Weeklong series of electron microscope courses has top-tier reputation among industry, national labs, and academia

The Lehigh Microscopy School has been running for nearly half a century.

The current session, which started June 2, marks the school’s 49th year. Over six days, approximately 100 students from industry, government laboratories, and academia will take one of six courses from experts in the field of electron microscopy. The ultimate goal of the school is to teach participants how to get the best out of electron microscopes, says Chris Kiely, a professor of materials science and engineering at the P.C. Rossin College of Engineering and Applied Science and the school’s director.

“There are folks who attend who have never seen these instruments before, and quite a few who have worked with them and are looking to gain more experience,” says Kiely. “So we teach them about the instrument, how it’s built, what it can do, and how it operates. We’ll also show them how versatile it is, and the various ways for setting it up to do different tasks.”

Electron microscopes use a beam of accelerated electrons to take very high magnification images of materials.

“Typically, if you use a light microscope, the highest magnification is about 3,000 times,” says Kiely. “With electron microscopes, you can get to magnifications of around half a million times, allowing you to see things in much greater detail.”

They can also be used to measure the composition of materials, he says.

“You can figure out that a particular component contains so much iron, or so much cobalt, and do a detailed chemical analysis on the material.”

Applications of electron microscopes are widespread, and include nanotechnology, forensics, structural biology, device testing, and failure analysis.

Course offerings at the Lehigh Microscopy School include: Introduction to SEM (scanning electron microscopy) and EDS (energy dispersive X-ray spectroscopy) for the New SEM Operator, Transmission Electron Microscopy, and Focused Ion Beam Instrumentation and Applications. All courses include a lab component where small groups of students can experience practical applications of the lecture topics.

“And we keep them working,” says Kiely, who is also one of the lecturers. “From 8:30 in the morning until about 9:30 at night.”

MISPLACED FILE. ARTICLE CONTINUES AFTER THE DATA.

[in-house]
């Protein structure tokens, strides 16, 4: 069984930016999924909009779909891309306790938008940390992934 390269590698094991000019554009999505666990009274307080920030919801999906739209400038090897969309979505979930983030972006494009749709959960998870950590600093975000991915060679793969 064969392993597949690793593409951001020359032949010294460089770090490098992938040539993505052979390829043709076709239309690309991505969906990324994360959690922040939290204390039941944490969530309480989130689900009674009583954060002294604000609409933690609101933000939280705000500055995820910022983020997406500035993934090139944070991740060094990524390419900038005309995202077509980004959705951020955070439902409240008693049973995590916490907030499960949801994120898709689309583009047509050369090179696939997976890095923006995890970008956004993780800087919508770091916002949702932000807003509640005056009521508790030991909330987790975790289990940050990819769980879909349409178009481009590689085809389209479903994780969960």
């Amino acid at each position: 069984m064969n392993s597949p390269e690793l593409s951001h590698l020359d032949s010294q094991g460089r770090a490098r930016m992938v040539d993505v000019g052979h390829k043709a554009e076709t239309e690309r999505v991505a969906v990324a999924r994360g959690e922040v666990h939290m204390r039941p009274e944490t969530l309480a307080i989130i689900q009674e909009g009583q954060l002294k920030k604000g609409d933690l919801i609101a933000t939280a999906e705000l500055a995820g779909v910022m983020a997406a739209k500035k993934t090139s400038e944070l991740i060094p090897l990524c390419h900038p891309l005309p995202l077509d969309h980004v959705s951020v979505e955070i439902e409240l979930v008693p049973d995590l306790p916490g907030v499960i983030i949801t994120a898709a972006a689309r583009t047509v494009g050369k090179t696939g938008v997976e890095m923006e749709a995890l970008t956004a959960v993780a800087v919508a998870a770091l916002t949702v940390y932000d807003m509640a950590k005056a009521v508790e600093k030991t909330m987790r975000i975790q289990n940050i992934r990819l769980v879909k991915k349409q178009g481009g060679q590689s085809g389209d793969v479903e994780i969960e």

The school began in 1970. To date, approximately 7,000 students from about 38 countries and all 50 states have attended. At least 20 of the school’s lecturers have served as president of one of the major microscopy, microanalysis, or materials societies, says Kiely, and there will be more than 30 lecturers participating this year.

While Lehigh University has 10 electron microscopes ranging from “fairly basic” to a state-of-the-art, $5 million machine—which uses its 20 million times magnification capability to reveal the atomic structure of materials—the courses wouldn’t be possible without the participation of instrument manufacturers, says Kiely.

About 20 such companies send microscopes, ancillary instruments, and skilled technicians to boost the school’s capacity and ensure all the equipment runs smoothly.

“We couldn’t do it without them,” says Kiely.

It’s all clearly working as indicated by the school’s impressive 49-year run. Word has long since spread that Lehigh University is the destination for this type of education. In fact, Kiely says, every year about 70 percent of the participants say they heard about the school through word of mouth.

“It’s quite gratifying when you hear companies say, ‘If you’ve got to learn about microscopy, you should go to Lehigh,’” says Kiely. “That means the quality of what we’re doing is good, and stands the test of time.”

—Christine Fennessy is staff writer for the P.C. Rossin College of Engineering and Applied Science.

More than 30 lecturers are participating in this year's Lehigh Microscopy School, June 2-7, with approximately 100 students expected to attend.

Chris Kiely

Materials science and engineering professor Chris Kiely is director of the Lehigh Microscopy School.

electron microscope

Lehigh's $5 million microscope is capable of revealing the atomic structure of materials, thanks to its 20 million times magnification capability.